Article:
So what about in love? How does my disorder impact my love life? I am going to go out on a limb here and say I'm a pretty great girlfriend. I do the little things, I ask how his day is going, I care about his happiness more than anything else, and I'm generous of heart and spirit. But when I'm in a low phase, some of those things change. When I'm low, all I can think about is how I'm going to make it through the next task I need to complete that day. It feels like the world is caving in around me and I have to use all my strength to keep it from collapsing. So admittedly, our interactions become all about me during those times. And I hate that.

Ultimately relationships are about give and take. Being there for one another through life's ups and downs, and being each other's biggest supporter. And he does that for me, and when he needs it, I do it for him. This is the healthiest relationship I've ever been in, and it's taken a long time for us to get here, but we are in such an honest and loving place that it feels like there's nothing we can't tackle together.

Five years ago, when I was first diagnosed, I would never have thought I could find that. Five years ago I felt so lost, I couldn't see a life for myself that involved having a steady job, friends, family AND a loving partner. And being financially independent, to boot. But right now, on the heels of my 25th birthday, I have all that. I go to work every morning, come home and teach a voice lesson or two depending on the day, watch some Netflix and cuddle with my pup and then Skype my boyfriend who lives two hours away. Some days I need reminding of all that I have, of all I've overcome and continue to work hard everyday to keep.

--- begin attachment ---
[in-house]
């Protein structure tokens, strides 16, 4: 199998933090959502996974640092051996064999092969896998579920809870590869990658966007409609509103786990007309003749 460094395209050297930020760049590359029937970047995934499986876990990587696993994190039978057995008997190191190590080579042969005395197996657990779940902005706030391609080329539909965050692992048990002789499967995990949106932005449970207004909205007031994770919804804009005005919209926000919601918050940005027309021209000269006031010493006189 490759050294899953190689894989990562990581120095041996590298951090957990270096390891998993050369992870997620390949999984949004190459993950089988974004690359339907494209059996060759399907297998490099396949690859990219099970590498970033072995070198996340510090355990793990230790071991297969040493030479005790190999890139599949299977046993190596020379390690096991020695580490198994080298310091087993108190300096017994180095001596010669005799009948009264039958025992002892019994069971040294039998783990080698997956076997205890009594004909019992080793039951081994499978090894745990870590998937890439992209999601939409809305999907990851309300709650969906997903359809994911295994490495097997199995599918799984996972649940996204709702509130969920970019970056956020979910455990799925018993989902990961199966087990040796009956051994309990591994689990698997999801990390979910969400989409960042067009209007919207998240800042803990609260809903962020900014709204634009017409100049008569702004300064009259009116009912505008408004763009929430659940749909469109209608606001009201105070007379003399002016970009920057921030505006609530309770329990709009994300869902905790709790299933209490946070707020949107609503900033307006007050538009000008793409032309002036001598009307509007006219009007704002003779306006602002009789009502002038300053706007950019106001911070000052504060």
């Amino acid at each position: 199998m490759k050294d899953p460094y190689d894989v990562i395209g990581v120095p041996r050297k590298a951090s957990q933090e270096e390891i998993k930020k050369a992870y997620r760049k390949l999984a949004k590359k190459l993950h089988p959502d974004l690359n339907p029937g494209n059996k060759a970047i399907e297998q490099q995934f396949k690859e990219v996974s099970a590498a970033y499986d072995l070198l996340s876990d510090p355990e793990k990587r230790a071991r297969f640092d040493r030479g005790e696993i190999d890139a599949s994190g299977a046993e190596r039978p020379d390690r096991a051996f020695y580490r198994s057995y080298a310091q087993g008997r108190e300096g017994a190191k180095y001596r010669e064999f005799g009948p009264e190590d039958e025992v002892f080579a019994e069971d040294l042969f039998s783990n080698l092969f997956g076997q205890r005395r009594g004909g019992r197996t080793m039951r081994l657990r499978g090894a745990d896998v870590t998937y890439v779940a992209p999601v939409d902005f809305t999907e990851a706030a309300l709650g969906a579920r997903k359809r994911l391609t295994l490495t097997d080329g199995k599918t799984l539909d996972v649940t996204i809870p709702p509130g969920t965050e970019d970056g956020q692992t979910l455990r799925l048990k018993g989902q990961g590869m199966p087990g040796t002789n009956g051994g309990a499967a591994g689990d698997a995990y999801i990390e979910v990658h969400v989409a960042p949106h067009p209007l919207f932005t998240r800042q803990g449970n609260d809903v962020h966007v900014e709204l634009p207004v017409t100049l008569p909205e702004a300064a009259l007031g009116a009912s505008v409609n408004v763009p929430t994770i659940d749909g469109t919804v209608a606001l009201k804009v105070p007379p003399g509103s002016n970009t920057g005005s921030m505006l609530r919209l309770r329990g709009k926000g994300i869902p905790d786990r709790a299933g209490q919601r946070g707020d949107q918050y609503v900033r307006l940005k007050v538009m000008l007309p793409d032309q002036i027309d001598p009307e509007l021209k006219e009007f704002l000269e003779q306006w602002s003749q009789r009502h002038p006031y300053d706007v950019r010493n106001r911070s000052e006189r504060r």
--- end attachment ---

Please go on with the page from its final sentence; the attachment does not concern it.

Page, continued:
If you have bipolar disorder, what I want you to take away from this is that you're not alone. There are so many people out there just like you that defy the stereotype of bipolar people being "crazy" or "unstable." We're here, we're just quiet. I didn't want to be quiet any longer. We have nothing to be ashamed of, nothing we should feel we have to hide.

If you don't have bipolar disorder or any other mental illness, I hope I helped shed some light on just how "normal" we are. There is a very good possibility that someone you see on a daily or weekly basis IS suffering from this, and you just don't know it. So show some compassion, some understanding when you see someone is in need of it. You never know what inner battle they're fighting and what a huge difference a kind word can make.